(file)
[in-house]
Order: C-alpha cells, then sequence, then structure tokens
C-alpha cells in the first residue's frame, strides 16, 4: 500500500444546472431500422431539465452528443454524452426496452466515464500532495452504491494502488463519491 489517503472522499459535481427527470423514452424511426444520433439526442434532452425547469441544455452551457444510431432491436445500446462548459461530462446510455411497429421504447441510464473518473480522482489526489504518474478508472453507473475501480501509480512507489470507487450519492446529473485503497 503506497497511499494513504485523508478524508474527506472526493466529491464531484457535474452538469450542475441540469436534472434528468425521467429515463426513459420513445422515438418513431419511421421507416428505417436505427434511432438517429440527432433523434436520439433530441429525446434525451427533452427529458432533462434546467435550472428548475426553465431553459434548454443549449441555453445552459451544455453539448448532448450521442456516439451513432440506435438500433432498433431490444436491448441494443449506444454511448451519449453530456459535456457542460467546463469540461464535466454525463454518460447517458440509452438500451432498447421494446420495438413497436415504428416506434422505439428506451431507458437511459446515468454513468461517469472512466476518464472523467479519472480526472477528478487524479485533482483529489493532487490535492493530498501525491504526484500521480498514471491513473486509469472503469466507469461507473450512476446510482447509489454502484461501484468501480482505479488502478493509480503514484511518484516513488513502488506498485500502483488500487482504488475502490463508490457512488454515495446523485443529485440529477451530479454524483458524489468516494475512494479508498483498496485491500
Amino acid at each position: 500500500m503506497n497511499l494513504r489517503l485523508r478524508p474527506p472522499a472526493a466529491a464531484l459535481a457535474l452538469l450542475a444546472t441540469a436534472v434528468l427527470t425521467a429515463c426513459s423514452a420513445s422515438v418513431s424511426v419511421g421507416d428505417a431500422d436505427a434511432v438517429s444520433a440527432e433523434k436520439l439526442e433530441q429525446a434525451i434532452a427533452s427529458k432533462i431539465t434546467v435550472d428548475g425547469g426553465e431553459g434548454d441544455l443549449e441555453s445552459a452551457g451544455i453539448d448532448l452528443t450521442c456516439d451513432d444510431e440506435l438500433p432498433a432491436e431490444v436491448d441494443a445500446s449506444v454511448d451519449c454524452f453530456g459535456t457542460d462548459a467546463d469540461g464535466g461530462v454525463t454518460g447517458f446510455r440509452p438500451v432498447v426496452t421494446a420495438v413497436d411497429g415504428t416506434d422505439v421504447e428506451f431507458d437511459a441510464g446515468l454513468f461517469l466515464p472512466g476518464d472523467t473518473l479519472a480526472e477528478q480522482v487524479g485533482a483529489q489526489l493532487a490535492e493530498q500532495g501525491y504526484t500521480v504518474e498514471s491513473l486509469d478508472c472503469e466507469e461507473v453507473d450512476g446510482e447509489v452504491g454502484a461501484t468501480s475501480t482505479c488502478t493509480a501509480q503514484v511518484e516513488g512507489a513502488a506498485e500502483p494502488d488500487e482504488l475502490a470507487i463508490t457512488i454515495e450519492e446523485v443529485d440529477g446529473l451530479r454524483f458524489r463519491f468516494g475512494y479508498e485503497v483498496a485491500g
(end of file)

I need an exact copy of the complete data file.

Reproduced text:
[in-house]
Order: C-alpha cells, then sequence, then structure tokens
C-alpha cells in the first residue's frame, strides 16, 4: 500500500444546472431500422431539465452528443454524452426496452466515464500532495452504491494502488463519491 489517503472522499459535481427527470423514452424511426444520433439526442434532452425547469441544455452551457444510431432491436445500446462548459461530462446510455411497429421504447441510464473518473480522482489526489504518474478508472453507473475501480501509480512507489470507487450519492446529473485503497 503506497497511499494513504485523508478524508474527506472526493466529491464531484457535474452538469450542475441540469436534472434528468425521467429515463426513459420513445422515438418513431419511421421507416428505417436505427434511432438517429440527432433523434436520439433530441429525446434525451427533452427529458432533462434546467435550472428548475426553465431553459434548454443549449441555453445552459451544455453539448448532448450521442456516439451513432440506435438500433432498433431490444436491448441494443449506444454511448451519449453530456459535456457542460467546463469540461464535466454525463454518460447517458440509452438500451432498447421494446420495438413497436415504428416506434422505439428506451431507458437511459446515468454513468461517469472512466476518464472523467479519472480526472477528478487524479485533482483529489493532487490535492493530498501525491504526484500521480498514471491513473486509469472503469466507469461507473450512476446510482447509489454502484461501484468501480482505479488502478493509480503514484511518484516513488513502488506498485500502483488500487482504488475502490463508490457512488454515495446523485443529485440529477451530479454524483458524489468516494475512494479508498483498496485491500
Amino acid at each position: 500500500m503506497n497511499l494513504r489517503l485523508r478524508p474527506p472522499a472526493a466529491a464531484l459535481a457535474l452538469l450542475a444546472t441540469a436534472v434528468l427527470t425521467a429515463c426513459s423514452a420513445s422515438v418513431s424511426v419511421g421507416d428505417a431500422d436505427a434511432v438517429s444520433a440527432e433523434k436520439l439526442e433530441q429525446a434525451i434532452a427533452s427529458k432533462i431539465t434546467v435550472d428548475g425547469g426553465e431553459g434548454d441544455l443549449e441555453s445552459a452551457g451544455i453539448d448532448l452528443t450521442c456516439d451513432d444510431e440506435l438500433p432498433a432491436e431490444v436491448d441494443a445500446s449506444v454511448d451519449c454524452f453530456g459535456t457542460d462548459a467546463d469540461g464535466g461530462v454525463t454518460g447517458f446510455r440509452p438500451v432498447v426496452t421494446a420495438v413497436d411497429g415504428t416506434d422505439v421504447e428506451f431507458d437511459a441510464g446515468l454513468f461517469l466515464p472512466g476518464d472523467t473518473l479519472a480526472e477528478q480522482v487524479g485533482a483529489q489526489l493532487a490535492e493530498q500532495g501525491y504526484t500521480v504518474e498514471s491513473l486509469d478508472c472503469e466507469e461507473v453507473d450512476g446510482e447509489v452504491g454502484a461501484t468501480s475501480t482505479c488502478t493509480a501509480q503514484v511518484e516513488g512507489a513502488a506498485e500502483p494502488d488500487e482504488l475502490a470507487i463508490t457512488i454515495e450519492e446523485v443529485d440529477g446529473l451530479r454524483f458524489r463519491f468516494g475512494y479508498e485503497v483498496a485491500g